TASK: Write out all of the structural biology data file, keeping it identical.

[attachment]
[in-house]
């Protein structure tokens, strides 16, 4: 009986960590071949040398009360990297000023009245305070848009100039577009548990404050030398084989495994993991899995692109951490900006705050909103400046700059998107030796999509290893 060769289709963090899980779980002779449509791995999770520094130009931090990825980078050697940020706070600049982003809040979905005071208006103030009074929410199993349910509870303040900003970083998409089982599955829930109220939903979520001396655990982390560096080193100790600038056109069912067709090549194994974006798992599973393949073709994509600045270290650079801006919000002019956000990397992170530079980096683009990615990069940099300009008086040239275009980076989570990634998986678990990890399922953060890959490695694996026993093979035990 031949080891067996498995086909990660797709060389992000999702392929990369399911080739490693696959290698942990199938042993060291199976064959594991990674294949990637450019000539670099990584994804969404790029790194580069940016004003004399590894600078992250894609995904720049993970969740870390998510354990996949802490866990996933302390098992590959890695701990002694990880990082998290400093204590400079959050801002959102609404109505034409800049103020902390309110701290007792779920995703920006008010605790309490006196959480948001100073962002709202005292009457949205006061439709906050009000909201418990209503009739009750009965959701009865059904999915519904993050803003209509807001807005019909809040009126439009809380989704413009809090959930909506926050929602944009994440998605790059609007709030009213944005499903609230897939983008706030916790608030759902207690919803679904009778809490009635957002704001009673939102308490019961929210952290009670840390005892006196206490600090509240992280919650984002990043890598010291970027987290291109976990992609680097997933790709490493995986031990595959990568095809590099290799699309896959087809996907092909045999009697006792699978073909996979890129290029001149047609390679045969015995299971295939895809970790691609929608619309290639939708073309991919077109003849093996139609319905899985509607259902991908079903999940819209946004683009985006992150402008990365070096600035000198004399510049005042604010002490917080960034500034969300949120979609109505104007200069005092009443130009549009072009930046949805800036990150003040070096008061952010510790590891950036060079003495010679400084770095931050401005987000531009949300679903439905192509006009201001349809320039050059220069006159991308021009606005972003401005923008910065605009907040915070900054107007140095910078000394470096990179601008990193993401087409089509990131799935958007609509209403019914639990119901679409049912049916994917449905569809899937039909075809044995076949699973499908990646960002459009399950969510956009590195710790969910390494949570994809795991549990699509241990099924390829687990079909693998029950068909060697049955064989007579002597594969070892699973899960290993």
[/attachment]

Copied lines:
[in-house]
């Protein structure tokens, strides 16, 4: 009986960590071949040398009360990297000023009245305070848009100039577009548990404050030398084989495994993991899995692109951490900006705050909103400046700059998107030796999509290893 060769289709963090899980779980002779449509791995999770520094130009931090990825980078050697940020706070600049982003809040979905005071208006103030009074929410199993349910509870303040900003970083998409089982599955829930109220939903979520001396655990982390560096080193100790600038056109069912067709090549194994974006798992599973393949073709994509600045270290650079801006919000002019956000990397992170530079980096683009990615990069940099300009008086040239275009980076989570990634998986678990990890399922953060890959490695694996026993093979035990 031949080891067996498995086909990660797709060389992000999702392929990369399911080739490693696959290698942990199938042993060291199976064959594991990674294949990637450019000539670099990584994804969404790029790194580069940016004003004399590894600078992250894609995904720049993970969740870390998510354990996949802490866990996933302390098992590959890695701990002694990880990082998290400093204590400079959050801002959102609404109505034409800049103020902390309110701290007792779920995703920006008010605790309490006196959480948001100073962002709202005292009457949205006061439709906050009000909201418990209503009739009750009965959701009865059904999915519904993050803003209509807001807005019909809040009126439009809380989704413009809090959930909506926050929602944009994440998605790059609007709030009213944005499903609230897939983008706030916790608030759902207690919803679904009778809490009635957002704001009673939102308490019961929210952290009670840390005892006196206490600090509240992280919650984002990043890598010291970027987290291109976990992609680097997933790709490493995986031990595959990568095809590099290799699309896959087809996907092909045999009697006792699978073909996979890129290029001149047609390679045969015995299971295939895809970790691609929608619309290639939708073309991919077109003849093996139609319905899985509607259902991908079903999940819209946004683009985006992150402008990365070096600035000198004399510049005042604010002490917080960034500034969300949120979609109505104007200069005092009443130009549009072009930046949805800036990150003040070096008061952010510790590891950036060079003495010679400084770095931050401005987000531009949300679903439905192509006009201001349809320039050059220069006159991308021009606005972003401005923008910065605009907040915070900054107007140095910078000394470096990179601008990193993401087409089509990131799935958007609509209403019914639990119901679409049912049916994917449905569809899937039909075809044995076949699973499908990646960002459009399950969510956009590195710790969910390494949570994809795991549990699509241990099924390829687990079909693998029950068909060697049955064989007579002597594969070892699973899960290993």